Do governments enlist cybergangs in their war efforts?
John Robb, the author of Brave New War, is one of those really innovative thinkers whose writings I always follow with great interest. His excellent blog – Global Guerillas – has been in my RSS reader for a few years now – and I always find it full of contrarian insights on how technology, networks ...
John Robb, the author of Brave New War, is one of those really innovative thinkers whose writings I always follow with great interest. His excellent blog – Global Guerillas – has been in my RSS reader for a few years now – and I always find it full of contrarian insights on how technology, networks and globalization reshapes military strategies.
Robb has just posted an interesting analysis of the recent concerns over the security of the critical infrastructure in America, particularly under the pressure from Chinese and Russian spies (a recent Wall Street Journal story on how “cyberspies” have penetrated parts of the US electrical grid is the one to blame here).
Robb’s analysis of the threat – along with the policy prescriptions – are unusually sober given how easy the topic of cybersecurity gives itself to overblown metaphors and paranoia.
Offensive cyber warfare is an asymmetric threat. It’s impossible to build an institutional capability in this realm. If it is needed during a time of extreme danger, it can be quickly outsourced to individuals and corporations with the requisite capability (we likely have more and better capability to conduct cyber warfare in the US than anywhere in the world if needed) with nearly zero ramp-up time. Since the opposition is using individuals and small groups to conduct offensive operations, every effort should be made to identify the hubs (people) of these networks to defuse, interdict, and counter-attack when necessary (piercing the cyber veil and getting to the actual person involved).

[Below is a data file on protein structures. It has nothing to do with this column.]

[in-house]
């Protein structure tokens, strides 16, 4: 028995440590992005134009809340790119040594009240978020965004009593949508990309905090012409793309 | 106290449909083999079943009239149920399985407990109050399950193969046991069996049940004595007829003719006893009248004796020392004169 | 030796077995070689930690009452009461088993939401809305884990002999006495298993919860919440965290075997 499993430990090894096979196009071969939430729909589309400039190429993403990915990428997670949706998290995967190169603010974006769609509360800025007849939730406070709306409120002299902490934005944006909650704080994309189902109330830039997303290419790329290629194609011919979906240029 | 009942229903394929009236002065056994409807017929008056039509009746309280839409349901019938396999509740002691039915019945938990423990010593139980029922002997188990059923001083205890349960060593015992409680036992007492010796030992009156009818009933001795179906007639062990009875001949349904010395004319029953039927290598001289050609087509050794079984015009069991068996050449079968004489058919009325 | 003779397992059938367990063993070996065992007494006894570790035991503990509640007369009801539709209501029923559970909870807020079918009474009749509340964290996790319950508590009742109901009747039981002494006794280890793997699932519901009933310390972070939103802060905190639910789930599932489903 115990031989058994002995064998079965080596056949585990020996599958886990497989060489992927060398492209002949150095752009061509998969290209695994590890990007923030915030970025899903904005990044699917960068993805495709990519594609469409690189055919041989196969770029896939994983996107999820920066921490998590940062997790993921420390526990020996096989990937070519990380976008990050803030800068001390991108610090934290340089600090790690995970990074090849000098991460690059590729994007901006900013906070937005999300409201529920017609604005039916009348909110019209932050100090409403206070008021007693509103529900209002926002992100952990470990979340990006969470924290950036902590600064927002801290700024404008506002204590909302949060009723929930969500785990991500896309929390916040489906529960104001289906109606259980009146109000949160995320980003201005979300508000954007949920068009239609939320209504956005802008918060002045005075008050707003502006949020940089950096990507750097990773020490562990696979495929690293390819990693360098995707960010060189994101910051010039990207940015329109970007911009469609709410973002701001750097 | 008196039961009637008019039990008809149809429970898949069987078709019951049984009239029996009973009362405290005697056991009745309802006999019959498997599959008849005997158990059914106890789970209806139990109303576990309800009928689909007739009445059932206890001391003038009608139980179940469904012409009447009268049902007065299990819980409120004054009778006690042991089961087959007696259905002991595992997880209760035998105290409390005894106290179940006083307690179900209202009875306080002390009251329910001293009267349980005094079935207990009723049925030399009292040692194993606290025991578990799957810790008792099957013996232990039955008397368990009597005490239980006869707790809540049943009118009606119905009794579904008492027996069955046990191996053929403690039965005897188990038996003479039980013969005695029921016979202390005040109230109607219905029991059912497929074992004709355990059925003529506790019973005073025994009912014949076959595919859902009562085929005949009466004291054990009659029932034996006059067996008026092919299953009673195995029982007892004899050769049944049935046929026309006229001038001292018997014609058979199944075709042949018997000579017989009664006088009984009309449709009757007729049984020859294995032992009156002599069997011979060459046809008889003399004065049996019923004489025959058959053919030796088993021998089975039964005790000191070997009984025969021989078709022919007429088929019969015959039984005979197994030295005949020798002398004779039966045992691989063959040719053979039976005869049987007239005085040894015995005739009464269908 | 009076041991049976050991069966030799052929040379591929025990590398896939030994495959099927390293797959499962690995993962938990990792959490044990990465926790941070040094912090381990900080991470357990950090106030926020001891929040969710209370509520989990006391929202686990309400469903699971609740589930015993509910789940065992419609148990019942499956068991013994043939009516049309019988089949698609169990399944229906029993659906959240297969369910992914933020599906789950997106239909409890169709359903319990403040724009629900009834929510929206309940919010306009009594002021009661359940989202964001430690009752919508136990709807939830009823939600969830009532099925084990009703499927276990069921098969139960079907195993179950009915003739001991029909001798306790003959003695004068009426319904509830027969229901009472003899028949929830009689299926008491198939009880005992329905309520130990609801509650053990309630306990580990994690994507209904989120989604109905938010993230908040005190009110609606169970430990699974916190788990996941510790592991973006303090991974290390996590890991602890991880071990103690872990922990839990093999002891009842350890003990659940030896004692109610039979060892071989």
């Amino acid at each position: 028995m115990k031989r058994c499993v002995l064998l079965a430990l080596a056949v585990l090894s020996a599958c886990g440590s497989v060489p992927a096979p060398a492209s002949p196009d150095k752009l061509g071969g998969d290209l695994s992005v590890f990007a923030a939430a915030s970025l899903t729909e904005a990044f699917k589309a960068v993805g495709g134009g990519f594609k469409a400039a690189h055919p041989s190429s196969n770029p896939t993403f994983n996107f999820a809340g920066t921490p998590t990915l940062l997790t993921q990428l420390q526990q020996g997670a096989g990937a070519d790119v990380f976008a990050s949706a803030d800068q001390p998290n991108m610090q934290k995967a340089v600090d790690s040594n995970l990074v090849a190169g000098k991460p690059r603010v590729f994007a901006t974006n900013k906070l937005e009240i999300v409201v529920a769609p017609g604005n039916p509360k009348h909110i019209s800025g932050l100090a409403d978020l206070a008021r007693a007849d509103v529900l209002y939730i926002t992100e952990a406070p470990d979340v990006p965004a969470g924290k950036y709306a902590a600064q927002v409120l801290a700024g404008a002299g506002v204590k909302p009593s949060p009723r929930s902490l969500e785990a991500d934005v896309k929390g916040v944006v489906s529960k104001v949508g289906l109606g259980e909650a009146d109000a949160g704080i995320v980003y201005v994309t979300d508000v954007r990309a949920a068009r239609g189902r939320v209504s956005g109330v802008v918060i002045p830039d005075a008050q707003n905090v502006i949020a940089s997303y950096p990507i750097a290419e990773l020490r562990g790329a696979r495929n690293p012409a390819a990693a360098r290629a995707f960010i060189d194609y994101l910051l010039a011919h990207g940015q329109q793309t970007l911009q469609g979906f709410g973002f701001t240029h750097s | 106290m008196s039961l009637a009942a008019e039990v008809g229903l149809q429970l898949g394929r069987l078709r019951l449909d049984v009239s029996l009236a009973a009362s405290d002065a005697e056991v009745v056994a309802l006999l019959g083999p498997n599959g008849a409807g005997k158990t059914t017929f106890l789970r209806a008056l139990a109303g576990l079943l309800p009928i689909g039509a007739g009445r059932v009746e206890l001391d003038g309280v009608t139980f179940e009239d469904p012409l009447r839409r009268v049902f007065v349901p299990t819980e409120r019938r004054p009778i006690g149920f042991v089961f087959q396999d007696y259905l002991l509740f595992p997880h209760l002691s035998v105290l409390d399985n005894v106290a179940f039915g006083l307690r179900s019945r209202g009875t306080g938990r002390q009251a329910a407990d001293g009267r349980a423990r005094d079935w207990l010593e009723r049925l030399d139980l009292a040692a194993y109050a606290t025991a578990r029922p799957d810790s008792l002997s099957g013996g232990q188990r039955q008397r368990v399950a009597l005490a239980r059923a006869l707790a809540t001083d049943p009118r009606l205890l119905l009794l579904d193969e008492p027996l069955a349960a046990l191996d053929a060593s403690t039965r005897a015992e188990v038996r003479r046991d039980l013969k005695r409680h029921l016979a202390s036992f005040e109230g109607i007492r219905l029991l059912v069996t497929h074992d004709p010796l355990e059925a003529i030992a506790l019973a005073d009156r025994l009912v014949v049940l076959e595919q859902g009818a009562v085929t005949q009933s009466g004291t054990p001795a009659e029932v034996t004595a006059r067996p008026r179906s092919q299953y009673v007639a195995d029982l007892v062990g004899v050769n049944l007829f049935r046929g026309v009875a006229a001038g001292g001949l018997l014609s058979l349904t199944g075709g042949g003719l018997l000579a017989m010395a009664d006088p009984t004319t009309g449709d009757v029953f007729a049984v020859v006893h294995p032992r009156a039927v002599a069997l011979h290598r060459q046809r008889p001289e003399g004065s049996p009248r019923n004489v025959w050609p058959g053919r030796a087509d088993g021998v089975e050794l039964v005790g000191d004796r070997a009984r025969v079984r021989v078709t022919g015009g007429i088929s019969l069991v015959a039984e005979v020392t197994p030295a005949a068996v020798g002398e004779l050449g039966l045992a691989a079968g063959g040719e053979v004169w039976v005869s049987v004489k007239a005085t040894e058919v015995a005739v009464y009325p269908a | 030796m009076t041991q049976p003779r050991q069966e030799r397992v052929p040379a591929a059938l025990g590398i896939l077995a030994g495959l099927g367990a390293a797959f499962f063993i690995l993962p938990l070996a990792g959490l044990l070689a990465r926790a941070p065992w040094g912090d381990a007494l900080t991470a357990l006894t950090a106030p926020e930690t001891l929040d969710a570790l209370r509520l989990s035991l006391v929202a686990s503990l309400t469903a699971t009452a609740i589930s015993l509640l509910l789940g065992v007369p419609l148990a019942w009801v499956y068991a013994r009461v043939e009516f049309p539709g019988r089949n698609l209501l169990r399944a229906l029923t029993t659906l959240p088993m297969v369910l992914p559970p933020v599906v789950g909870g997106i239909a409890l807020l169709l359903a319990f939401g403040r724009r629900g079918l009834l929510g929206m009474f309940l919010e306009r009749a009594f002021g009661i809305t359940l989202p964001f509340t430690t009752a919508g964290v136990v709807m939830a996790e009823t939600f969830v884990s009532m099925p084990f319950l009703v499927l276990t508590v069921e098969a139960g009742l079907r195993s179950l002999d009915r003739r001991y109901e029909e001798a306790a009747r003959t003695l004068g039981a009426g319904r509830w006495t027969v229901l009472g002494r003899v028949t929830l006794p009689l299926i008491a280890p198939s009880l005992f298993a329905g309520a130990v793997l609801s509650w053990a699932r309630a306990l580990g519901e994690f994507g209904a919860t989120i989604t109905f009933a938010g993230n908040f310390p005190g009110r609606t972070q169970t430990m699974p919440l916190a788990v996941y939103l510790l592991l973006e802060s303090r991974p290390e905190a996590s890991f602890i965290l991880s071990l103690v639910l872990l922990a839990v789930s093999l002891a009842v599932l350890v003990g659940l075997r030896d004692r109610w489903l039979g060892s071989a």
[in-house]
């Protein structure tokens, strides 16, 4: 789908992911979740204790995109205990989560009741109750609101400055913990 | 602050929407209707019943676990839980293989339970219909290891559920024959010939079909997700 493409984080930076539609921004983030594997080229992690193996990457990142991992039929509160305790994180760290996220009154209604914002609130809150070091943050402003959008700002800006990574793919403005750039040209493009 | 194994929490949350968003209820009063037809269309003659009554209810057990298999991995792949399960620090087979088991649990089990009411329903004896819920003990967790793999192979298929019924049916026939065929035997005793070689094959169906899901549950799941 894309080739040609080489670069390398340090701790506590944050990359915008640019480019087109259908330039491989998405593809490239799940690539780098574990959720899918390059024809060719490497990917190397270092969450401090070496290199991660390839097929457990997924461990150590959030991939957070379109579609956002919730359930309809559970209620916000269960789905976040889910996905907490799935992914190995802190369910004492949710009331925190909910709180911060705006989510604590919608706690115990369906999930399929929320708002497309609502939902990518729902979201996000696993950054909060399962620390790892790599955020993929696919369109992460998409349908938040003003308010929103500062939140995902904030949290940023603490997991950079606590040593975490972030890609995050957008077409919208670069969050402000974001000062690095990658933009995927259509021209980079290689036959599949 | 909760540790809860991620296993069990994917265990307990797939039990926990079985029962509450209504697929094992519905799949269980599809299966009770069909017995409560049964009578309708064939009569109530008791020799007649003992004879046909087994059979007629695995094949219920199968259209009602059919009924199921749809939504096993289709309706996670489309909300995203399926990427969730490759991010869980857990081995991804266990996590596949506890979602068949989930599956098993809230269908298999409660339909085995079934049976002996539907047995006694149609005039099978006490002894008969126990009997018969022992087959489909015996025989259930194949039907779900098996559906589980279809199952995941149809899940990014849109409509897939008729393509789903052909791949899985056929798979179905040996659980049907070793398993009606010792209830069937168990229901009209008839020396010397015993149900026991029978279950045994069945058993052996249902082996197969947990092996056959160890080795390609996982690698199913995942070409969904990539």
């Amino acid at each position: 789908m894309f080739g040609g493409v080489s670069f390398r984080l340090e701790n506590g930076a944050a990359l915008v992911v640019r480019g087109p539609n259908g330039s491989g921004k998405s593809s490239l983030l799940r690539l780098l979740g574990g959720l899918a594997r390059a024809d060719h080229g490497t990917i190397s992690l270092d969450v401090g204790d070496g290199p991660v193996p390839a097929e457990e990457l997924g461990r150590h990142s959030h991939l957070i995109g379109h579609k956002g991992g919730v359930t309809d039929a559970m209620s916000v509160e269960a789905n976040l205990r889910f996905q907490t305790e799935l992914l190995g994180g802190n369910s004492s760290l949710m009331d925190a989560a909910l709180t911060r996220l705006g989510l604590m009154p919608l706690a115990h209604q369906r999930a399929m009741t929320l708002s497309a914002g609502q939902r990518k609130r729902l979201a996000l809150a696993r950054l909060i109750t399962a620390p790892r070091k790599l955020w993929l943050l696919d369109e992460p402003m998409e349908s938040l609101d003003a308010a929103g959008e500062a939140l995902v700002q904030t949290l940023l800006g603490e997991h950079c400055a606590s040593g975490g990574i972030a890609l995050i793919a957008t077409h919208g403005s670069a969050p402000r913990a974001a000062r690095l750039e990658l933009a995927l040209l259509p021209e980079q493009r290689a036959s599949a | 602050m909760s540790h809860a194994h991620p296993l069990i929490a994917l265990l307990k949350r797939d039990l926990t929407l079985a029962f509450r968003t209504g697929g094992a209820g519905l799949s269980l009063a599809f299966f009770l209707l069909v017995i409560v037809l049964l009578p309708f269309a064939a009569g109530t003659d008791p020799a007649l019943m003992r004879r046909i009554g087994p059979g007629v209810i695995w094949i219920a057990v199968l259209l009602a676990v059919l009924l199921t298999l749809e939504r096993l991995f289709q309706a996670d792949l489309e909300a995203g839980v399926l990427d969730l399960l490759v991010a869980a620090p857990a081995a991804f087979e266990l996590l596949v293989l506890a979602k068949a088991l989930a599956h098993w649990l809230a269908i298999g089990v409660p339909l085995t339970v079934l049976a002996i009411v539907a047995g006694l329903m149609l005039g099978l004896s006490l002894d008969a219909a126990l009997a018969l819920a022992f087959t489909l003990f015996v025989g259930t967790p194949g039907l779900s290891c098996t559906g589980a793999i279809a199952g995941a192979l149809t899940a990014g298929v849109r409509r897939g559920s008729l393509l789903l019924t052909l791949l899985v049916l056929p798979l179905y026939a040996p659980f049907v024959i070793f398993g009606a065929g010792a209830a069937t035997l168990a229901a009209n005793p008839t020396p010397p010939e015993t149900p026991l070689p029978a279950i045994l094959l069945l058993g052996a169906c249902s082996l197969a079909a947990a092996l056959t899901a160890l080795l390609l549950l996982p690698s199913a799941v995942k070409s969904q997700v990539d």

The part about the “cyberveil” I think is very important and probably crucial to solving the cyberwarfare problem. However, we also have to be realistic – it’s probably unachievable without having drastic tradeoffs in terms of anonimity and privacy – and I am not sure that an Internet without anonimity would be much better than an Internet without an occasional cyberwar (as a sidenote, during my stay in Estonia last week almost every single official I interviewed about cybersecurity mentioned the inevitable de-anonimization of cyberspace as the only means of cracking down on cybercrime; I am still not sure if it was just the Estonians or there is a growing pressure to make our online activities more visible).
However, the most interesting bit in Robb’s post comes at the very end of his post :
Since Russia and China don’t control their open source cyber capability, we may see an offensive event that causes mass disruption in the US/Europe. If it is large and deep enough, it could result in a cascade of events that result in war (and potentially even MAD) if we continue to think in terms of legacy notions of terrorism and cyber warfare (in that it can only be state sponsored or controlled).
I should warn you that this is contentious stuff. There are many animated debates about the degree to which governments like Russia’s are actually in control over what various cyber-gangs – who make their living mostly independent of the government by engaging in practices like cyber-extortion and just happen to have a Russian zipcode – are doing. Here is what Jeff Carr, who’s emerged as one of the leading proponents of what I call the “intermediary layer theory of cyberwarfare”, had to say about Robb’s post on his own very interesting blog, IntelFusion: